I bet the US government isn't as upset as they let on in regards to the recent revelations about their massive spying programs. I'm not saying that they are particularly overjoyed about being exposed and I'm not suggesting that they don't have some legitimate concerns, but all in all, the vast majority of the world that uses the internet is now on notice that the leading governmental spy agencies are bound and determined to get their grubby hands on as much of our information as they can and there is not much we can do to stop them. While these continued revelations are politically messy, they do impart a chilling effect on a lot of people.
In conversations around my community, most of the folks I have talked to express a feeling of utter impotence in the face of this onslaught. One fellow said he was ready to throw up his hands. "I will just assume that the government is watching my every move," he lamented.
I, for one, don't think we should give in. While we might not be able to stop all of the unwanted government (and corporate) intrusions, there ARE ways to make such intrusions more difficult on the intruders. Writing in the Guardian, Bruce Schneier offers 5 such tips.
1) Hide in the network. Implement hidden services. Use Tor to anonymize yourself. Yes, the NSA targets Tor users, but it's work for them. The less obvious you are, the safer you are.
2) Encrypt your communications. Use TLS. Use IPsec. Again, while it's true that the NSA targets encrypted connections – and it may have explicit exploits against these protocols – you're much better protected than if you communicate in the clear.
3) Assume that while your computer can be compromised, it would take work and risk on the part of the NSA – so it probably isn't. If you have something really important, use an air gap. Since I started working with the Snowden documents, I bought a new computer that has never been connected to the internet. If I want to transfer a file, I encrypt the file on the secure computer and walk it over to my internet computer, using a USB stick. To decrypt something, I reverse the process. This might not be bulletproof, but it's pretty good.
4) Be suspicious of commercial encryption software, especially from large vendors. My guess is that most encryption products from large US companies have NSA-friendly back doors, and many foreign ones probably do as well. It's prudent to assume that foreign products also have foreign-installed backdoors. Closed-source software is easier for the NSA to backdoor than open-source software. Systems relying on master secrets are vulnerable to the NSA, through either legal or more clandestine means.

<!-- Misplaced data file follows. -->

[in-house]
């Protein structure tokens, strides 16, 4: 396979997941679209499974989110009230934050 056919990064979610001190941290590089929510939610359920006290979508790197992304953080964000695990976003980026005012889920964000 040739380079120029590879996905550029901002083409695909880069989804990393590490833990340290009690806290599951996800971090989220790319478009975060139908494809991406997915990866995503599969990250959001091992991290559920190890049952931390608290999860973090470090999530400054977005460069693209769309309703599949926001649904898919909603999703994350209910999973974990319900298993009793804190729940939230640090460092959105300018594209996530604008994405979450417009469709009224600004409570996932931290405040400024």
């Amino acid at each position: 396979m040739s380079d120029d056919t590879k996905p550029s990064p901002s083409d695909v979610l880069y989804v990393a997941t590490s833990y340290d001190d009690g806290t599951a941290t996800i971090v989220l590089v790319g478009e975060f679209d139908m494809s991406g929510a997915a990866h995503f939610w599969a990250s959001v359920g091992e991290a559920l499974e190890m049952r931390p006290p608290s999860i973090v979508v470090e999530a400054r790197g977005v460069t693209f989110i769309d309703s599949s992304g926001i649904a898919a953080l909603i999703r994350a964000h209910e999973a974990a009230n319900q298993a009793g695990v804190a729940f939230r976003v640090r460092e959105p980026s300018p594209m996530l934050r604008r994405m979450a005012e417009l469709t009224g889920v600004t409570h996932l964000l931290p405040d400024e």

5) Try to use public-domain encryption that has to be compatible with other implementations. For example, it's harder for the NSA to backdoor TLS than BitLocker, because any vendor's TLS has to be compatible with every other vendor's TLS, while BitLocker only has to be compatible with itself, giving the NSA a lot more freedom to make changes. And because BitLocker is proprietary, it's far less likely those changes will be discovered. Prefer symmetric cryptography over public-key cryptography. Prefer conventional discrete-log-based systems over elliptic-curve systems; the latter have constants that the NSA influences when they can.
I have two other tips: 1) Switch from Windows to a Linux distro and 2) Use as many open source software programs as possible.
While reports indicate that Microsoft works closely with the NSA, Linux is community-driven. People from all over the world work on it OUT IN THE OPEN. Without a centralized corporate structure, the NSA has no singular person or group they could go to in order to try to bribe or compel them to allow for backdoors or other kinds of embedded vulnerabilities. If the NSA figured out how to introduce one, my guess is that it would be discovered darn quick and eradicated. The very same is true for open source software programs as well.
This is not the time to allow apathy to sweep over us. If people simply throw up their hands and do nothing, the NSA wins by default. It might look like a case of David vs. Goliath, but don't forget, David won in the end! (Yeah, I know. That's a biblical reference. So, sue me!)